Safety First - Why ash and aviation don't mix

Information on the dangers of volcanic ash.

Safety is always the most important consideration in aviation.  The UK has one of the world’s best safety records, secured by strict guidelines.  It is the CAA’s role to ensure that UK airspace is safe to travel in and we follow international guidance on ash from the International Civil Aviation Organisation (ICAO).

Jet aircraft engines, in particular, may be damaged by volcanic ash. That’s why there are comprehensive safety arrangements in place to maintain high levels of public safety, whilst minimising any disruption.

Previous well documented incidents with aircraft and ash have shown how dangerous high density ash can be.  Two of the most serious incidents were:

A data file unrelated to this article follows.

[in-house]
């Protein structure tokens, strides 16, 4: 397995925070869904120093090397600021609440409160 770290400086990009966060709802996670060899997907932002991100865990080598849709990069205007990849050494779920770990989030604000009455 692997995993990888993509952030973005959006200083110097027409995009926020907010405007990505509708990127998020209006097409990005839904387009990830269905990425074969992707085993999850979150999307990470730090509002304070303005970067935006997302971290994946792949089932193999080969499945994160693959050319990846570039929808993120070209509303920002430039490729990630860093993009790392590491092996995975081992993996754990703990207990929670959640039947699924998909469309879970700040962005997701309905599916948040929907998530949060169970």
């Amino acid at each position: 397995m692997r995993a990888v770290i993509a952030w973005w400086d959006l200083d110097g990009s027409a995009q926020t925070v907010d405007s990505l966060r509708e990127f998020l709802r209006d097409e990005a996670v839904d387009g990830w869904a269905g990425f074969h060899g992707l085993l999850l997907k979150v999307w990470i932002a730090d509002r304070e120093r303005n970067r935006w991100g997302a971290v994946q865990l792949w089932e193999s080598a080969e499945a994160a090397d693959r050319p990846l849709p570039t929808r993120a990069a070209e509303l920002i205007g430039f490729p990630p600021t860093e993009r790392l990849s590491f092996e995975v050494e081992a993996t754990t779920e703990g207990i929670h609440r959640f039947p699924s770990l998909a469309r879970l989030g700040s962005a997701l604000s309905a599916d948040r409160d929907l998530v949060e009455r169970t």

1982: British Airways Boeing 747 from London Heathrow to Auckland, New Zealand

  • The aircraft flew into a cloud of volcanic ash thrown up by the eruption of Mount Galunggung south east of Jakarta in Indonesia, resulting in the failure of all four engines.  It was able to glide far enough to exit the ash cloud and restart its engines, safely diverting to Jakarta Airport.

1989: KLM Boeing 747 from Amsterdam to Anchorage International Airport, Alaska

  • This flight was descending into Anchorage International Airport in Alaska, when all four engines failed. The aircraft, which was less than six months old, flew through a thick cloud of volcanic ash from Mount Redoubt, which had erupted the day before.  The crew performed the engine restart procedure a number of times before it was successful, eventually landing the plane safely.

Aviation writer and pilot Ian Seager takes a closer look at the dangers of volcanic ash.

This video explain the safety risks for aircraft: